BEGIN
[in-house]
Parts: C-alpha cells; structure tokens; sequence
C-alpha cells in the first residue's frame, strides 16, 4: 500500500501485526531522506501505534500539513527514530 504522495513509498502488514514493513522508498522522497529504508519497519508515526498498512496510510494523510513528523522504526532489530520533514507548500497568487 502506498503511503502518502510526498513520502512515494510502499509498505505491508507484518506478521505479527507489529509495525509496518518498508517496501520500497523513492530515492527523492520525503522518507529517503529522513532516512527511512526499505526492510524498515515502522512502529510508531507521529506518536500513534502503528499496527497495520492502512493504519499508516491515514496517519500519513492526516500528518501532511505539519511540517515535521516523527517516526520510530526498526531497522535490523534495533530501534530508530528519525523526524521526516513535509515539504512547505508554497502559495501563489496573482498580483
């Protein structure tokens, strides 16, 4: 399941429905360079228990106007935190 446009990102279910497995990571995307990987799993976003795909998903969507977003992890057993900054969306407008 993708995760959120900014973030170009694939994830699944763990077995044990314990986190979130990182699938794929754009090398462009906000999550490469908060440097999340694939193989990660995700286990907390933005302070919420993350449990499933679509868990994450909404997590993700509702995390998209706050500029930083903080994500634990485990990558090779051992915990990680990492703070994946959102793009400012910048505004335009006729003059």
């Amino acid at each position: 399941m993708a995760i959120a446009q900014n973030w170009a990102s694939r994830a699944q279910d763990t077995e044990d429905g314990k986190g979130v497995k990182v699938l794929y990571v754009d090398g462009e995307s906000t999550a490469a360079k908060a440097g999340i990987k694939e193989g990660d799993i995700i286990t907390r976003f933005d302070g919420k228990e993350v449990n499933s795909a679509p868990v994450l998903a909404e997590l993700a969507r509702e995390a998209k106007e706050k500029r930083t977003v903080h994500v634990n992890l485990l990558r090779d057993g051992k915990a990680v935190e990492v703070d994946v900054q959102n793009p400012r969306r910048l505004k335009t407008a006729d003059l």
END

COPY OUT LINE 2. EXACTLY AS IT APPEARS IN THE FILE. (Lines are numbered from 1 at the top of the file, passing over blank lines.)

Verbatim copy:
Parts: C-alpha cells; structure tokens; sequence